Riordan keeps focus on Davis in last GOP debate |

Riordan keeps focus on Davis in last GOP debate

ERICA WERNER. Associated Press Writer

LONG BEACH, Calif. (AP) — Republican gubernatorial front-runner Richard Riordan fought off his opponents’ attacks in the last GOP debate Wednesday night and assailed incumbent Democrat Gray Davis at every turn.

With the March 5 primary less than three weeks away, Secretary of State Bill Jones, the underdog in funding and polls, went after Riordan and Los Angeles investor Bill Simon.

Simon attacked Riordan and Davis.

Riordan, the former mayor of Los Angeles, avoided engaging with Jones and Simon. Instead he sought to keep the focus on the governor, whom he leads narrowly in polls.

“Gray Davis ought to be in Salt Lake City because he’s going downhill much faster than any of the other skiers,” Riordan said in his opening remarks. “Gray, you’re a disgrace. You get in your office about 11 a.m. every day. You dial for dollars all day long.”

As he has throughout the campaign, Riordan fielded questions during the hour-long debate at California State University, Long Beach about his moderate stances on issues like abortion and his contributions to Democrats.

Jones derided him as “just another big-city liberal mayor” whose inconsistent stances show he cannot be trusted. Jones, the GOP’s only statewide officeholder, focused on his own experience during years in politics and claimed he’s the only one of the three candidates who’s always been true to the Republican Party.

Simon also criticized Riordan “for being inconsistent on a number of issues.” He said he has held consistent stances throughout his career as a businessman and prosecutor, and insisted, “I am the conservative in this race.”

It’s a position Simon can lay increased claim to in the wake of last weekend’s state GOP convention, where he won a nonbinding straw poll of the party faithful.

Riordan was again asked to clarify his position on abortion. Davis launched ads three weeks ago attacking the ex-mayor on the issue, including one that shows a clip of a 1991 interview in which Riordan calls abortion “murder.”

“It was an emotional word. I have never thought in any legal sense that abortion is murder,” Riordan said in response to a panelists’ repeated questioning. “I strongly dislike abortion but just as strongly support the right of a woman to make her own choice.”

Riordan continued to insist the only way for Republicans to attract women voters and win statewide office is by supporting abortion rights.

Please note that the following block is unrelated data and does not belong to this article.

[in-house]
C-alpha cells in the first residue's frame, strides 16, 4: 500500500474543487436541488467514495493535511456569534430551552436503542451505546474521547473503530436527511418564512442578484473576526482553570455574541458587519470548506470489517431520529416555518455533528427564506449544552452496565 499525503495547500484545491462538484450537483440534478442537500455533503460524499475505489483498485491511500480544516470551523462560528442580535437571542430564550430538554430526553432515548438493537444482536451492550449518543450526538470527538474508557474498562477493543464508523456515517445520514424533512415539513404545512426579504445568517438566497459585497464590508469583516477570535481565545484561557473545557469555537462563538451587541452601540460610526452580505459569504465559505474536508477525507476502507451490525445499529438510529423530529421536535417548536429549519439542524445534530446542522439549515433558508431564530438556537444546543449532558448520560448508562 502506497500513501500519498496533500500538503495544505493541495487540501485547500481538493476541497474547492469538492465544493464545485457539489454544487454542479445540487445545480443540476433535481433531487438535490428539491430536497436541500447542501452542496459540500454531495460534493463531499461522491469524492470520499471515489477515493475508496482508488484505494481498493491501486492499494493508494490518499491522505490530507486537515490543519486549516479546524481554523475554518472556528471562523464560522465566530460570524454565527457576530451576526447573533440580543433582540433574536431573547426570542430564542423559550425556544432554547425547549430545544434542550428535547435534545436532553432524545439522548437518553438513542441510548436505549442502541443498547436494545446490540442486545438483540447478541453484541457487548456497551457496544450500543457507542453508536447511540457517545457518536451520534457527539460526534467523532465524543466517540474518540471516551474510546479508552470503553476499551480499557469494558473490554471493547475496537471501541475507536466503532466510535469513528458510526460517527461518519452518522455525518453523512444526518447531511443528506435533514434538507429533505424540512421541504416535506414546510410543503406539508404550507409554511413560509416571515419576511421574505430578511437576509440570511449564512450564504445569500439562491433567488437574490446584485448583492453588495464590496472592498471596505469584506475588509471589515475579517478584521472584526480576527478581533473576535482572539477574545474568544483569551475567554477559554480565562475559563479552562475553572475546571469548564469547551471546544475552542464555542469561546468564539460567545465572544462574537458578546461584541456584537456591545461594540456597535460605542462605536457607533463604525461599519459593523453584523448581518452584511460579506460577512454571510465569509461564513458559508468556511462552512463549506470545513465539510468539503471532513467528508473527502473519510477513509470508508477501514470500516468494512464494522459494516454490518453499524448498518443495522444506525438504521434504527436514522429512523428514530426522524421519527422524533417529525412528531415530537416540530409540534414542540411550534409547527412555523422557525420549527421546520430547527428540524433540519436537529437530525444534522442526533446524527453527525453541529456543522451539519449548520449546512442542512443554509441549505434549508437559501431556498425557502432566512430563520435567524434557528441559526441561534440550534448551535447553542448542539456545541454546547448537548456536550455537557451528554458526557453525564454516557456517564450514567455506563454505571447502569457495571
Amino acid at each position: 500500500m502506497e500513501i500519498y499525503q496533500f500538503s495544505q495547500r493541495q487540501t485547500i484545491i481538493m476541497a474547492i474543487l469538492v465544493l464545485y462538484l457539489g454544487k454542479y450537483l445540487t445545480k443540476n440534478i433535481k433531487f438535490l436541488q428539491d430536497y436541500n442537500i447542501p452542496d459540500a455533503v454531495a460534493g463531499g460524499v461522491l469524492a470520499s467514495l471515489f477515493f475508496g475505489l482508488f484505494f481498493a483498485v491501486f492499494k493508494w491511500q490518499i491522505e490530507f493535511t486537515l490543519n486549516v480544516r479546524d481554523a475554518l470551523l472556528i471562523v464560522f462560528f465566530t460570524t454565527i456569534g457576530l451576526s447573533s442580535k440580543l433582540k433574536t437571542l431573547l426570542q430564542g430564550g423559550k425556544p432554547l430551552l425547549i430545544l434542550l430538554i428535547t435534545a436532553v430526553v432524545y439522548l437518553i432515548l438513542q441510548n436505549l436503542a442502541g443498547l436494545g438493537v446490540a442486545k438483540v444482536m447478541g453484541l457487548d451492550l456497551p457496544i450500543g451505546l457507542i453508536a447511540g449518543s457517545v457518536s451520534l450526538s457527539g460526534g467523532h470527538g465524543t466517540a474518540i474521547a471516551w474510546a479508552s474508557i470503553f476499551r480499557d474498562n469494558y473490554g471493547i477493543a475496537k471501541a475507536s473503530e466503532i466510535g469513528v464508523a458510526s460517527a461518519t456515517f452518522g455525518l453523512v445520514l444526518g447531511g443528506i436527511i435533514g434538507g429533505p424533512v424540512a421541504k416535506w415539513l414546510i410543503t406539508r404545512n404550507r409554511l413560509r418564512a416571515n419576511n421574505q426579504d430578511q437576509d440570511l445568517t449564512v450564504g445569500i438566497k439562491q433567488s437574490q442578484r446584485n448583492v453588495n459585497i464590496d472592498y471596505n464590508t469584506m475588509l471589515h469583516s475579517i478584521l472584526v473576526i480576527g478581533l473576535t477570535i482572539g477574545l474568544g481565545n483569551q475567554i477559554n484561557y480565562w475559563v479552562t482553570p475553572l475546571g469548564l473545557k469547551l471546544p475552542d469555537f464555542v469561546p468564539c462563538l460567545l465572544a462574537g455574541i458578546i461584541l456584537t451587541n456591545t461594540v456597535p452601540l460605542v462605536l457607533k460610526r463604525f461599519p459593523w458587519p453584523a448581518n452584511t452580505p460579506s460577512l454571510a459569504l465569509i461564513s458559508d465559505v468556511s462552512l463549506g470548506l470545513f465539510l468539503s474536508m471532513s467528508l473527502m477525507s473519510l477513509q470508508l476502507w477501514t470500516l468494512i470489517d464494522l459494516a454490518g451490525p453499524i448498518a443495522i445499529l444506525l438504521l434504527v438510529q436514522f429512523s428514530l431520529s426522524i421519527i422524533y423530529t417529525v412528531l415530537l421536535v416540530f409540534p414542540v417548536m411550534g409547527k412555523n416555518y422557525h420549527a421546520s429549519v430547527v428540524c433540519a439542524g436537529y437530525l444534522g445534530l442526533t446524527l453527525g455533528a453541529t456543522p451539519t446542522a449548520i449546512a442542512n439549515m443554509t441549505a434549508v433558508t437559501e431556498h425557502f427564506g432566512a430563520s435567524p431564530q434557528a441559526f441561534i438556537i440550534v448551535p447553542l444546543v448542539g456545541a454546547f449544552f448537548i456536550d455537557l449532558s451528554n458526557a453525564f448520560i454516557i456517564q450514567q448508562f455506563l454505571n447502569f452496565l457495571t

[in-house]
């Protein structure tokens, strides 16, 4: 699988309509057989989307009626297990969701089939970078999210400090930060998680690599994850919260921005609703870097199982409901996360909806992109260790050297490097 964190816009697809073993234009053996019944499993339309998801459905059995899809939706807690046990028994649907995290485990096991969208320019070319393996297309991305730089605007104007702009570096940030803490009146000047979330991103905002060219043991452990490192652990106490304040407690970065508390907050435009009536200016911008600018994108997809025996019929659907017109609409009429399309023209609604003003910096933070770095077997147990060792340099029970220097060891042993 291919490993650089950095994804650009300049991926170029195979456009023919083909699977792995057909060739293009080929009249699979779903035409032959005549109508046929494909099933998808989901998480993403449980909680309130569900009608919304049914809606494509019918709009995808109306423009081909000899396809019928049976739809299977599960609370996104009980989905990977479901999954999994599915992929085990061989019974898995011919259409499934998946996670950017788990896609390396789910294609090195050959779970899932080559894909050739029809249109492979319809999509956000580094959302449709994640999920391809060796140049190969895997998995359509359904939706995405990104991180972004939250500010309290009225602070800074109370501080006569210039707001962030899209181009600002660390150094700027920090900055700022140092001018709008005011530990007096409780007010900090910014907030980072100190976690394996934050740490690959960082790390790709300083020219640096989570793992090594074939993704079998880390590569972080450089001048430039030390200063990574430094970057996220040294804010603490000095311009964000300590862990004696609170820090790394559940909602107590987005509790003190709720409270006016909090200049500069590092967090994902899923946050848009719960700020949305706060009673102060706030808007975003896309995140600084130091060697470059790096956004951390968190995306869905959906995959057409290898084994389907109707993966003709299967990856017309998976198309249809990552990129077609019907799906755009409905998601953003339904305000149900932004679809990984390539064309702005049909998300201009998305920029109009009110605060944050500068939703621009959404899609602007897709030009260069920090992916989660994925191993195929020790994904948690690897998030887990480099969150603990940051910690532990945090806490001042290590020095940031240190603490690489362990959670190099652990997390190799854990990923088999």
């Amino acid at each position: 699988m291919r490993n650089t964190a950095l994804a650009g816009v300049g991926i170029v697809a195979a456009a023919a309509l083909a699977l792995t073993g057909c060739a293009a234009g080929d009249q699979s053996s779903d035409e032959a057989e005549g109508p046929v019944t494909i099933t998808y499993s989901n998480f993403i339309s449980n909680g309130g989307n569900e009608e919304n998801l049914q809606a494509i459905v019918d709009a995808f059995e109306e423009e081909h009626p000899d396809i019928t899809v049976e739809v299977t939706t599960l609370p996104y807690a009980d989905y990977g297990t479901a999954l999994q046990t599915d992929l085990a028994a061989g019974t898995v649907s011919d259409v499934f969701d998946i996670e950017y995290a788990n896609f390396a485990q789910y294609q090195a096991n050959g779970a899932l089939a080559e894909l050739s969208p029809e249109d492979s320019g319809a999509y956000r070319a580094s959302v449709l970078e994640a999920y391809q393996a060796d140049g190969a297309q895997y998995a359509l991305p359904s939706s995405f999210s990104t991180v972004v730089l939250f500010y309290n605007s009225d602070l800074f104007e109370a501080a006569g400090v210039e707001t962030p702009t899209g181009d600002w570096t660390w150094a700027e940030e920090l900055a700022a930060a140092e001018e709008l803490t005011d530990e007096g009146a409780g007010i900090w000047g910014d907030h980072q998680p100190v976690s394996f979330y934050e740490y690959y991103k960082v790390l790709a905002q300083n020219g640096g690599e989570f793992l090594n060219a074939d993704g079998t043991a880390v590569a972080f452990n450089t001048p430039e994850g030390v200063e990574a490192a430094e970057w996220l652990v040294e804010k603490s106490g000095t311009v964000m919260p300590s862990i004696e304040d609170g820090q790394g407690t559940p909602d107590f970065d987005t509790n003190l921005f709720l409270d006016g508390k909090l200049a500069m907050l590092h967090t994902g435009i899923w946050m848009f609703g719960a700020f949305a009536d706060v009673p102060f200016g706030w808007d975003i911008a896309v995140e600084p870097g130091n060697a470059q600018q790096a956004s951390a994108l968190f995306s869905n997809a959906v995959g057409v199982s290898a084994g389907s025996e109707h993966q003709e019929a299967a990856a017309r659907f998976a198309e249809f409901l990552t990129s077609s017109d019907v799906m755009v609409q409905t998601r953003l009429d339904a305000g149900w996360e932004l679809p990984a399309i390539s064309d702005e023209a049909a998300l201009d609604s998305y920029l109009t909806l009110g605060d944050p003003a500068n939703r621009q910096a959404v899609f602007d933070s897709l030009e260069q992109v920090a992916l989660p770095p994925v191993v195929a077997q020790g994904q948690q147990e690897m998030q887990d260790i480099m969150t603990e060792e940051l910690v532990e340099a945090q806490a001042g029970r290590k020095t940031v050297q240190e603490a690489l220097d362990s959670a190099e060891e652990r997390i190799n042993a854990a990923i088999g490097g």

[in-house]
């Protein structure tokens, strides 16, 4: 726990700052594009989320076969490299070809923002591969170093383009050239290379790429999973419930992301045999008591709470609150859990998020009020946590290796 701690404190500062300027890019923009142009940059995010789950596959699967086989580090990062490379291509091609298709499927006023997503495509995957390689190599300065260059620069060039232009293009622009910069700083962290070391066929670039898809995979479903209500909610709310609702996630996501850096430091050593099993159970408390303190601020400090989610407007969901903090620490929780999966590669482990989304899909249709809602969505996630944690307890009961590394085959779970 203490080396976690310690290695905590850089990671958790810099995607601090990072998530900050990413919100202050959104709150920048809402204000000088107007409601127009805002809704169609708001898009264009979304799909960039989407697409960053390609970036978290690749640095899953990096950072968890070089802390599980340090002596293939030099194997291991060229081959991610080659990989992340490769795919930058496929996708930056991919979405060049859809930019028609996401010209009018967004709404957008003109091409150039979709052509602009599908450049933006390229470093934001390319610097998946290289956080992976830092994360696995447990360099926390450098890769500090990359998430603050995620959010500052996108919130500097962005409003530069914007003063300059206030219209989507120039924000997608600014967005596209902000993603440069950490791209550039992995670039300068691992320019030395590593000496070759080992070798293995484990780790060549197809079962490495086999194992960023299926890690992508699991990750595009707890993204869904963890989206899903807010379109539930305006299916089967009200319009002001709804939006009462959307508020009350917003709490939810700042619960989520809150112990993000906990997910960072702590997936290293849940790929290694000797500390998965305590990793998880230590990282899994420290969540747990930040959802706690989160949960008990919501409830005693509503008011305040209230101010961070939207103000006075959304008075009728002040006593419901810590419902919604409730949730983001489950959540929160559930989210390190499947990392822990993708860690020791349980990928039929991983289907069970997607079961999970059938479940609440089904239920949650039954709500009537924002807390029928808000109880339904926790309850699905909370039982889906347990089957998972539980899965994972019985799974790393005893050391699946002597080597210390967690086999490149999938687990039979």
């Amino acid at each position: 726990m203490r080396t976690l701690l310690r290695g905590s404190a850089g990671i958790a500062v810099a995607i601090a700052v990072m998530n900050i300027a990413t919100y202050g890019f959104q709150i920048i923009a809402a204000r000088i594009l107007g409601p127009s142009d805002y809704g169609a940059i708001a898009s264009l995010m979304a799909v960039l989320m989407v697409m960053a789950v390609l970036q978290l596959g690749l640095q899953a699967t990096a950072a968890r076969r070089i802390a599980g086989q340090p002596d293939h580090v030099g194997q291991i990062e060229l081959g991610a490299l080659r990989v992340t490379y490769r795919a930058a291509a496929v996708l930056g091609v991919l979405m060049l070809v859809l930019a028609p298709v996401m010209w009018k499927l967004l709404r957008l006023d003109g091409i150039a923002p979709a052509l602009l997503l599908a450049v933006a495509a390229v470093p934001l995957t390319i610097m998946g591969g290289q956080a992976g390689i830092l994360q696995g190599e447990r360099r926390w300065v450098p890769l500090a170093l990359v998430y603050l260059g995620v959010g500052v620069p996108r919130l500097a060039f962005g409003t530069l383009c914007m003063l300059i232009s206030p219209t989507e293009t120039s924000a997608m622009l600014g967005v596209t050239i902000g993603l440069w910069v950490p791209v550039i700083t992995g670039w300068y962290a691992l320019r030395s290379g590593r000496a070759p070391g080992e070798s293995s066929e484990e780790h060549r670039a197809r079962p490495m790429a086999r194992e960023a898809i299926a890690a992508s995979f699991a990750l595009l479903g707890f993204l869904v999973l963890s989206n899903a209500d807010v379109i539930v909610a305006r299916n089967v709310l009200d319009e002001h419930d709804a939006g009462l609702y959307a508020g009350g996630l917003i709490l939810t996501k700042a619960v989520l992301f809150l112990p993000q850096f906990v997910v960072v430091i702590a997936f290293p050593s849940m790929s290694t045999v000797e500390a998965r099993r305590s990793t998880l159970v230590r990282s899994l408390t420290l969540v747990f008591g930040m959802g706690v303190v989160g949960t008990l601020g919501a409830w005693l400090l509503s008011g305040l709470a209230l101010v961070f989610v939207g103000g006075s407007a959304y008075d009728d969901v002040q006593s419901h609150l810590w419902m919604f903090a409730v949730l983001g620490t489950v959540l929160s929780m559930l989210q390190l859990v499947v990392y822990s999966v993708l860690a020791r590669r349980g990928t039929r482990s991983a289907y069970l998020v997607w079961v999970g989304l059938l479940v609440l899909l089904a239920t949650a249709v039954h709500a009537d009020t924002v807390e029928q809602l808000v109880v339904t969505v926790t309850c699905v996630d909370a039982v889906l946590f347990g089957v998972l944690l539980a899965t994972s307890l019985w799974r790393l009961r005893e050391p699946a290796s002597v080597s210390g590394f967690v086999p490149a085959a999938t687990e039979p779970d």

“Pro-life or pro-choice, this is a shorthand way for women to say if somebody is not pro-choice, they are not pro-afterschool care, they are not pro day care for children, they are not pro-health care,” Riordan said. “There is no way that a Republican can win in this state unless they respect women who are pro-choice.”

Jones and Simon immediately objected that Riordan was implying they don’t care about women.

“This is the first time I’ve heard that someone who’s pro-life can’t be pro-kids,” Simon said. “Actually I think it’s the other way around.”

Jones was forced to defend releasing a letter earlier this week from the head of the Maryland GOP complaining that Riordan’s wife was raising money for Maryland Lt. Gov. Kathleen Kennedy Townsend, a likely Democratic candidate for governor.

“It is a fair issue, especially given Dick’s background in giving to all these Democrats,” Jones said.

“Mr. Jones, what you said the other day was pathetic, and your explanation today was even more pathetic,” Riordan shot back.

Simon, who seemed tentative in the first debate, Jan. 22 in San Jose, seemed much stronger Wednesday, but Jones and Riordan appeared confident too.

“It was a long-shot opportunity for dramatic gestures and dramatic mistakes and I don’t think we saw either,” said Jack Pitney, a political science professor at Claremont McKenna College.

Davis press secretary Roger Salazar shrugged off the attacks from Riordan, though the unusual barrage of preprimary ads Davis has launched against Riordan suggest the governor believes Riordan will be his opponent in November.

“We’re not afraid of anybody; we’ll take any one of these candidate and beat them handily,” Salazar said.

Wednesday night’s debate was televised statewide, as was the first debate last month. There was another debate at last weekend’s state GOP convention, but it was not televised. The debate Wednesday was produced by the California Broadcasters Association in conjunction with the CSU system.

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